I thought that Roberto's voice is rather flawless throughout the disc with only the rare exception. Tracks 1 and 2 are especially passionate. While 3, 4, and 7 are less remarkable, tracks 5 and 6 are very interesting and pleasant. 8 and 9 are beautiful although they are marred by sound engineering problems. Track 10 contains the singer in great form with fully resonant delivery. Track 11 is especially good in regards to Roberto's singing - very exquisite timbre with nice range, colors and phrasing. Unsurprisingly now that we know the background story, track 12 has very pungent feelings, but maybe also because of the intensity of feelings (one would be a bit choked-up) the singing is a bit less good than on track 11. Track 13 again brings back the melodious phrasing and the pleasant dark timbre of the singer's more mature voice, matching 11 to be part of my two favorites. Track 14 contains an aria from the fabulous contemporary opera his brother wrote, and Roberto does justice to the difficult music with wide range. This track does showcase the merits of this piece - I encourage everybody to listen to the full opera which has been released both on CD and DVD. Track 15 is instrumental only, featuring the London Orchestra under Yvan Cassar (like in all tracks) and it is a sound engineering disaster. The recording captures the orchestra very flatly and the lower notes suffer sound artifacts at the end of the track. Track 16 closes the album with again a very passionate and powerful delivery (but not my favorite among all tracks - the ones I liked best are 11, 13, and 14; next, 10, 1 and 2).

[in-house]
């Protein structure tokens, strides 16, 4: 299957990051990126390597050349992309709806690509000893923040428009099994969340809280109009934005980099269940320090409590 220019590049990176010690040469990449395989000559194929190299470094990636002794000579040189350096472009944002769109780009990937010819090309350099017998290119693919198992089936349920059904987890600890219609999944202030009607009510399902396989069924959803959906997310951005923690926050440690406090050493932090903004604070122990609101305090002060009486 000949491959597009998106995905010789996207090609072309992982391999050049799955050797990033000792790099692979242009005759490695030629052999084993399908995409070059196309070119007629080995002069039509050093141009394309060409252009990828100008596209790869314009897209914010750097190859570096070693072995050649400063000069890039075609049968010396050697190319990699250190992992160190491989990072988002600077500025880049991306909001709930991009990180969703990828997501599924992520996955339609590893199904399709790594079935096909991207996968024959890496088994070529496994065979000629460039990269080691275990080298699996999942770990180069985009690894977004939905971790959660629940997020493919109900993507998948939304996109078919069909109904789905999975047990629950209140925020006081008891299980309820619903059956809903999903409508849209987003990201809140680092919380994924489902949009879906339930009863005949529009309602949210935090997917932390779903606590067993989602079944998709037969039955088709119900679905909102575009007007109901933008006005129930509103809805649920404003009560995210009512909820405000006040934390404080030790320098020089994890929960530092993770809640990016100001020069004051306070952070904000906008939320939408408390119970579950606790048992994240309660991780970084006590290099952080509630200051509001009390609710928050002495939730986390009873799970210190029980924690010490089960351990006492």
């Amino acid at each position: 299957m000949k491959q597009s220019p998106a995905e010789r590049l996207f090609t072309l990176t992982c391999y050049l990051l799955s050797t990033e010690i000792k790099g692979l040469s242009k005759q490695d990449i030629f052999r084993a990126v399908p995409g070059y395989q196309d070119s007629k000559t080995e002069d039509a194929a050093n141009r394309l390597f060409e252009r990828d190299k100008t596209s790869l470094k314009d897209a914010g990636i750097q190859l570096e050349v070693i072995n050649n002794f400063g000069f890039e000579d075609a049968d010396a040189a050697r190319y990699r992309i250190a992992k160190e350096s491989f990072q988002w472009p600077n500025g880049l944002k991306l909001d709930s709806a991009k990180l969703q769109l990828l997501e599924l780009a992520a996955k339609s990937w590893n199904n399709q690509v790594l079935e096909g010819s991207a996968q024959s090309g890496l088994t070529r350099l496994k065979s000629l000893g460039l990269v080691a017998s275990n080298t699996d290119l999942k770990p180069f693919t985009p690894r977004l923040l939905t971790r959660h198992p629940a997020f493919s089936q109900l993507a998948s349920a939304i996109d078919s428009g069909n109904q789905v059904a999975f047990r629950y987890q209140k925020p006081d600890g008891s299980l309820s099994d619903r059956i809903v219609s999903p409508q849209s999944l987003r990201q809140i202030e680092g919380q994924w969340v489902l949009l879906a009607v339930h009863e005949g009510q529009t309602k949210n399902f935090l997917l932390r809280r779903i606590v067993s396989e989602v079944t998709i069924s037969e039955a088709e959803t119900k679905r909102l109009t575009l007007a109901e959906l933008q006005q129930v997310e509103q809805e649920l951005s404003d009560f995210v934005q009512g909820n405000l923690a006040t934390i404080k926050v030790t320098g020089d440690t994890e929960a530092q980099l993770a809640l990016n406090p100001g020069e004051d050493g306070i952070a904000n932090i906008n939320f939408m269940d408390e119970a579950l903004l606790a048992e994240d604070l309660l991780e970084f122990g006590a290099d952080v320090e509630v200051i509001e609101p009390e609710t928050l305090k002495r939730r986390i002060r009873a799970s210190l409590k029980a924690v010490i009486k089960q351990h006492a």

The verdict is mixed given that while the singing is phenomenal and reaches A+ level, and song/aria selection is really compelling (A++), and the pictures of the singer's early years are precious, sound engineering is atrocious, and the packaging is sloppy with a strikingly bad translation of the original French text (otherwise in terms of content the text is very interesting), which would bring these aspects down to at least B- if not lower, so the average would have to be at most an overall B+ (or "barely recommended" in our classification). This said, the singer's merit in selecting and performing this material still warrants a verdict of "recommended" or higher to this product, if one can overcome the production and technical flaws. Given that I'd guess that musical aspects are generally much more important to most opera lovers than production/engineering aspects (which appeal more to the audiophile types), I'd say that this product is a solid buy for most fans, and it is very well priced at $14.59. Personally I'm very glad that I own this product and will be listening to it many times.

    Now, of course, for those buying the French version instead, one of the aspects that brought down our overall rating won't apply, so that version will have a higher verdict. The bottom line is, this is a very good album, and the flaws are not the singers' fault.
    Last edited by Luiz Gazzola (Almaviva); February 28th, 2015 at 03:13 PM.
    "J'ai dit qu'il ne suffisait pas d'entendre la musique, mais qu'il fallait encore la voir" (Stravinsky)

  4. Likes Floria, MAuer liked this post
  5. #3
    Opera Lively News Coordinator Top Contributor Member MAuer's Avatar
    Join Date
    Dec 2011
    Location
    Midwestern U.S.
    Posts
    2,697